Categorize Your Room (Opinion)
Updated: Aug 20, 2021
The escape room world is growing. When escape rooms were new to the world, rooms attempted to be the best of all worlds (puzzles, immersion, challenge, story, etc.). Now creators are learning that not everyone likes the same kind of room. Some players like a room that is focused on story and immersion. Some competitors prefer puzzle heavy room, and some players enjoy rooms that are more of a physical challenge.
I recently asked 177 escape room enthusiasts which category the prefer. Here are the results of that survey:
Immersive Adventure: 62%
Puzzle Room: 33%
Physical Challenge: 5%
The escape room industry has grown to the size that it can no longer provide rooms without giving more detailed descriptions of what they are like, and that description must include a room category. This is the same thing that happened to the film industry. When the industry was young, most movies were very similar, but over time, creators got creative. They learned that they could reach more people by setting clear expectations for the movie goer. Some people love actions movies but hate chick flicks (me!). There are fanatics of science fiction, comedy, horror, mystery, and on and on. Usually people like multiple genres, and some genres are more popular than others. The escape room industry has actually used those genres to create stories and themes. I expect escape rooms to continue to use those genres, but it must begin to be more clear about room categories. You could have a room with a horror theme that focuses on physical challenges or on puzzles. I have seen three categories of escape rooms emerging, but I’m sure there will be more. Those three categories are puzzle rooms, immersive adventures (often called quest rooms in Europe), and physical challenges.
There is almost always some crossover in a room. Puzzle rooms will have some elements of immersive adventure and often a physical challenge. Immersive adventure rooms will often require a puzzle solve or physical challenge. That is good. We love it when an action movie includes some comedy, and we love it when a science fiction movie includes some romance. With that said, the best game designers are clear about the category of a room. Players who have a special affinity for one of the categories should know which category your room is in.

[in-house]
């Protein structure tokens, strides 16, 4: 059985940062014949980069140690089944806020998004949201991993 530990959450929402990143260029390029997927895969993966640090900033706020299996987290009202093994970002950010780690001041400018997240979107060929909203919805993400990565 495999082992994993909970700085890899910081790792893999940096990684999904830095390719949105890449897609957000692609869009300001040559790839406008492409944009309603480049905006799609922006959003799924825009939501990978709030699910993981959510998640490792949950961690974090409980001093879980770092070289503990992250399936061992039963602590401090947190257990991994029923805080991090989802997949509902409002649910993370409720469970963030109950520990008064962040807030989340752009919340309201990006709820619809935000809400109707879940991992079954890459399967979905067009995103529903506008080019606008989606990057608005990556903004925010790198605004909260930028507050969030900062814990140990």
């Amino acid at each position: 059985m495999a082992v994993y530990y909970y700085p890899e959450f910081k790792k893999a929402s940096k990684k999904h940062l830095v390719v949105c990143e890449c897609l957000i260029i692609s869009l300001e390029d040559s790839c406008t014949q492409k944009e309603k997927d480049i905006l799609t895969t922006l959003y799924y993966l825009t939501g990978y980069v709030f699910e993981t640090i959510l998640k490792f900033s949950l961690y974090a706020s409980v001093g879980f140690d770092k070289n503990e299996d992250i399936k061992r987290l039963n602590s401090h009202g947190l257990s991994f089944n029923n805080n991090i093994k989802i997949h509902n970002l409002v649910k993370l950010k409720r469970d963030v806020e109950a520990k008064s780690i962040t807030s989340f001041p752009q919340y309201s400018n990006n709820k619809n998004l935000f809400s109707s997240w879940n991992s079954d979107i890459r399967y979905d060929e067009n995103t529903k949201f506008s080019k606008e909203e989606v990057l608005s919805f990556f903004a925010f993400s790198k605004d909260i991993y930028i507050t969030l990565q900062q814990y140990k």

I love puzzles, but I’m not too interested in story. I realize that many escape room enthusiasts do not agree with me on that. In my experience, some story is necessary to keep the room moving forward, but rooms that are focused on story just make me want to leave the room to go to a movie. But that’s simply my preference. It comes from my hurried, competitive nature. Some people see a record board in the lobby of an escape room and get discouraged because it appears the owners care more about competition than about story. I see a record board, and my heart begins to race with excitement. In my opinion, there are too few escape rooms that have fully embraced the competition that makes their rooms fun. Jeff Sam, an escape room enthusiast says, "If I could only choose one [category], I'll take the puzzle room, as an immersive room lacking decent puzzles would probably be over in under 30 minutes. Plus, if I really want a good story I'll read a book or watch a movie."
Many people do not enjoy solving puzzles, but they love story and adventure. Their imaginations are likely much better than mine, and they crave the chance to mentally escape our boring world and enter the world of a creative story teller. Attempting to force arbitrary puzzles onto a story that doesn’t need puzzles actually takes away from the immersive experience, but tasks and even physical challenges actually fit very nicely into most stories. These rooms should focus more on special effects, sound tracks, actors, and other elements that immerse the player in the story. I recently played a room that was set in Tesla’s home study. It was a very story heavy room, and I can imagine that fans of story would have loved it, if there weren’t locks on everything. I loved the room, but in that scenario, the locks took away from the story because I doubt Tesla locked the door to his restroom. The story could have been told much more effectively with tasks, but then the puzzle lovers would have given them a bad review on Google. Category clarifications would set proper expectations for those players.
I’ve played escape rooms that have required you to shoot a gun, use bolt cutters on a chain, climb a rock wall, etc. These are examples of physical challenges in escape rooms. Physical challenges do fit nicely in puzzle rooms, but I expect the physical challenge category itself to grow. The growth of axe throwing, rage (smash) rooms, and trampoline parks suggest to me that people are looking for ways to get out and exert themselves physically, and they’re willing to pay for it. Unlike previous generations, most people don’t get the opportunity to swing an axe, push a plow, build a shed, or drive a tractor. Our bodies were designed for physical activity, and our obesity is revealing a weakness in the average lifestyle.
I think this is an exciting problem because it will allow designers to perfect their rooms for their audience. The old days of escape rooms were last year, and the good days are ahead.